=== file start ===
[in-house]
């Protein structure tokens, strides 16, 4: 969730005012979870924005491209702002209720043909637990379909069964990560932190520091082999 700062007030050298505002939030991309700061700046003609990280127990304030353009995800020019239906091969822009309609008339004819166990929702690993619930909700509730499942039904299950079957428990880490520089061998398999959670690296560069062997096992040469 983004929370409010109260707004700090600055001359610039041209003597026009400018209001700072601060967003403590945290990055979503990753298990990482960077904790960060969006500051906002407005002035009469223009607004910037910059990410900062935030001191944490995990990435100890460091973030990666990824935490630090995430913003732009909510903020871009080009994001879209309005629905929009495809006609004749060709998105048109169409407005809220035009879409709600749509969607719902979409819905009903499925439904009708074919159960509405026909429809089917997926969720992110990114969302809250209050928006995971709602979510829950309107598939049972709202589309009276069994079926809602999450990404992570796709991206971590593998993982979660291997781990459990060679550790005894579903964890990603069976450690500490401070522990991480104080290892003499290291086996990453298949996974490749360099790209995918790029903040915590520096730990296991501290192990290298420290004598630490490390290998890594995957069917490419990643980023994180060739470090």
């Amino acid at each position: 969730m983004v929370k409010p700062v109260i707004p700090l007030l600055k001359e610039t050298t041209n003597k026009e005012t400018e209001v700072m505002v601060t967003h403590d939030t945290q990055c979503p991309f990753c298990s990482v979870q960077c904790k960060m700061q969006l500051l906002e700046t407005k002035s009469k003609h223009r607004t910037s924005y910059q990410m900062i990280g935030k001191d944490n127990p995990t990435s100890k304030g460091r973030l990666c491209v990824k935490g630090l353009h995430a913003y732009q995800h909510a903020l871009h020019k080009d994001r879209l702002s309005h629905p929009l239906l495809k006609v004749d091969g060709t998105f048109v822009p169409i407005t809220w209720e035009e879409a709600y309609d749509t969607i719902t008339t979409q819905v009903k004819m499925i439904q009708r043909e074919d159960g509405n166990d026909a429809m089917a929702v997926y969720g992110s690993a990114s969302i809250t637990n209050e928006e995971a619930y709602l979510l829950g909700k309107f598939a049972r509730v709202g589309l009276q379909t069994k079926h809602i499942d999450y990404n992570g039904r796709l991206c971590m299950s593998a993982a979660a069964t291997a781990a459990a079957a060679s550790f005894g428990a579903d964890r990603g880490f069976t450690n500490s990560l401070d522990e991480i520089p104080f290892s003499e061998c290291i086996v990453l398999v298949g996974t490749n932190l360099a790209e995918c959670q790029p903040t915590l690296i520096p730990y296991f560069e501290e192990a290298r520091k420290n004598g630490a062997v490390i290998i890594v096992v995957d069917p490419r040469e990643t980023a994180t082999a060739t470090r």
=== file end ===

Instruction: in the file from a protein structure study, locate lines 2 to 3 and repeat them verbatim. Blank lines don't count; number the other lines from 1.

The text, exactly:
């Protein structure tokens, strides 16, 4: 969730005012979870924005491209702002209720043909637990379909069964990560932190520091082999 700062007030050298505002939030991309700061700046003609990280127990304030353009995800020019239906091969822009309609008339004819166990929702690993619930909700509730499942039904299950079957428990880490520089061998398999959670690296560069062997096992040469 983004929370409010109260707004700090600055001359610039041209003597026009400018209001700072601060967003403590945290990055979503990753298990990482960077904790960060969006500051906002407005002035009469223009607004910037910059990410900062935030001191944490995990990435100890460091973030990666990824935490630090995430913003732009909510903020871009080009994001879209309005629905929009495809006609004749060709998105048109169409407005809220035009879409709600749509969607719902979409819905009903499925439904009708074919159960509405026909429809089917997926969720992110990114969302809250209050928006995971709602979510829950309107598939049972709202589309009276069994079926809602999450990404992570796709991206971590593998993982979660291997781990459990060679550790005894579903964890990603069976450690500490401070522990991480104080290892003499290291086996990453298949996974490749360099790209995918790029903040915590520096730990296991501290192990290298420290004598630490490390290998890594995957069917490419990643980023994180060739470090």
């Amino acid at each position: 969730m983004v929370k409010p700062v109260i707004p700090l007030l600055k001359e610039t050298t041209n003597k026009e005012t400018e209001v700072m505002v601060t967003h403590d939030t945290q990055c979503p991309f990753c298990s990482v979870q960077c904790k960060m700061q969006l500051l906002e700046t407005k002035s009469k003609h223009r607004t910037s924005y910059q990410m900062i990280g935030k001191d944490n127990p995990t990435s100890k304030g460091r973030l990666c491209v990824k935490g630090l353009h995430a913003y732009q995800h909510a903020l871009h020019k080009d994001r879209l702002s309005h629905p929009l239906l495809k006609v004749d091969g060709t998105f048109v822009p169409i407005t809220w209720e035009e879409a709600y309609d749509t969607i719902t008339t979409q819905v009903k004819m499925i439904q009708r043909e074919d159960g509405n166990d026909a429809m089917a929702v997926y969720g992110s690993a990114s969302i809250t637990n209050e928006e995971a619930y709602l979510l829950g909700k309107f598939a049972r509730v709202g589309l009276q379909t069994k079926h809602i499942d999450y990404n992570g039904r796709l991206c971590m299950s593998a993982a979660a069964t291997a781990a459990a079957a060679s550790f005894g428990a579903d964890r990603g880490f069976t450690n500490s990560l401070d522990e991480i520089p104080f290892s003499e061998c290291i086996v990453l398999v298949g996974t490749n932190l360099a790209e995918c959670q790029p903040t915590l690296i520096p730990y296991f560069e501290e192990a290298r520091k420290n004598g630490a062997v490390i290998i890594v096992v995957d069917p490419r040469e990643t980023a994180t082999a060739t470090r």